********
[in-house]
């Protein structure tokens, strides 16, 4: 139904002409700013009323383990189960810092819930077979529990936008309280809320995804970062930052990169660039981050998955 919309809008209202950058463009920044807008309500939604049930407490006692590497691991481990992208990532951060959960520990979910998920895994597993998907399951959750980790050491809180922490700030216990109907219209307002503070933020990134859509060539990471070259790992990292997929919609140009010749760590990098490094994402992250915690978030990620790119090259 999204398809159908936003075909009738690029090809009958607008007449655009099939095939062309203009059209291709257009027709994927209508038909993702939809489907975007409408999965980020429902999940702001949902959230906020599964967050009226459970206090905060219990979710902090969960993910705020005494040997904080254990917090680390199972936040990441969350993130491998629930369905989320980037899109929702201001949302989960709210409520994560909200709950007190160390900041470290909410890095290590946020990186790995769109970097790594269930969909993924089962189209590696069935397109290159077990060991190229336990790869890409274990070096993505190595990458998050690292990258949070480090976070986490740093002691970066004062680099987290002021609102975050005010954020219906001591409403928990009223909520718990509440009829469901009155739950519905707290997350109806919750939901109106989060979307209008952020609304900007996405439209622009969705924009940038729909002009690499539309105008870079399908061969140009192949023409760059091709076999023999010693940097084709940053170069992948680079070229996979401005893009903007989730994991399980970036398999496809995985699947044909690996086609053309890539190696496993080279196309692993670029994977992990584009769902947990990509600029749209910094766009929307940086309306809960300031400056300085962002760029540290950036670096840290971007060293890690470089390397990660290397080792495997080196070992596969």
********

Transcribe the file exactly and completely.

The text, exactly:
[in-house]
């Protein structure tokens, strides 16, 4: 139904002409700013009323383990189960810092819930077979529990936008309280809320995804970062930052990169660039981050998955 919309809008209202950058463009920044807008309500939604049930407490006692590497691991481990992208990532951060959960520990979910998920895994597993998907399951959750980790050491809180922490700030216990109907219209307002503070933020990134859509060539990471070259790992990292997929919609140009010749760590990098490094994402992250915690978030990620790119090259 999204398809159908936003075909009738690029090809009958607008007449655009099939095939062309203009059209291709257009027709994927209508038909993702939809489907975007409408999965980020429902999940702001949902959230906020599964967050009226459970206090905060219990979710902090969960993910705020005494040997904080254990917090680390199972936040990441969350993130491998629930369905989320980037899109929702201001949302989960709210409520994560909200709950007190160390900041470290909410890095290590946020990186790995769109970097790594269930969909993924089962189209590696069935397109290159077990060991190229336990790869890409274990070096993505190595990458998050690292990258949070480090976070986490740093002691970066004062680099987290002021609102975050005010954020219906001591409403928990009223909520718990509440009829469901009155739950519905707290997350109806919750939901109106989060979307209008952020609304900007996405439209622009969705924009940038729909002009690499539309105008870079399908061969140009192949023409760059091709076999023999010693940097084709940053170069992948680079070229996979401005893009903007989730994991399980970036398999496809995985699947044909690996086609053309890539190696496993080279196309692993670029994977992990584009769902947990990509600029749209910094766009929307940086309306809960300031400056300085962002760029540290950036670096840290971007060293890690470089390397990660290397080792495997080196070992596969």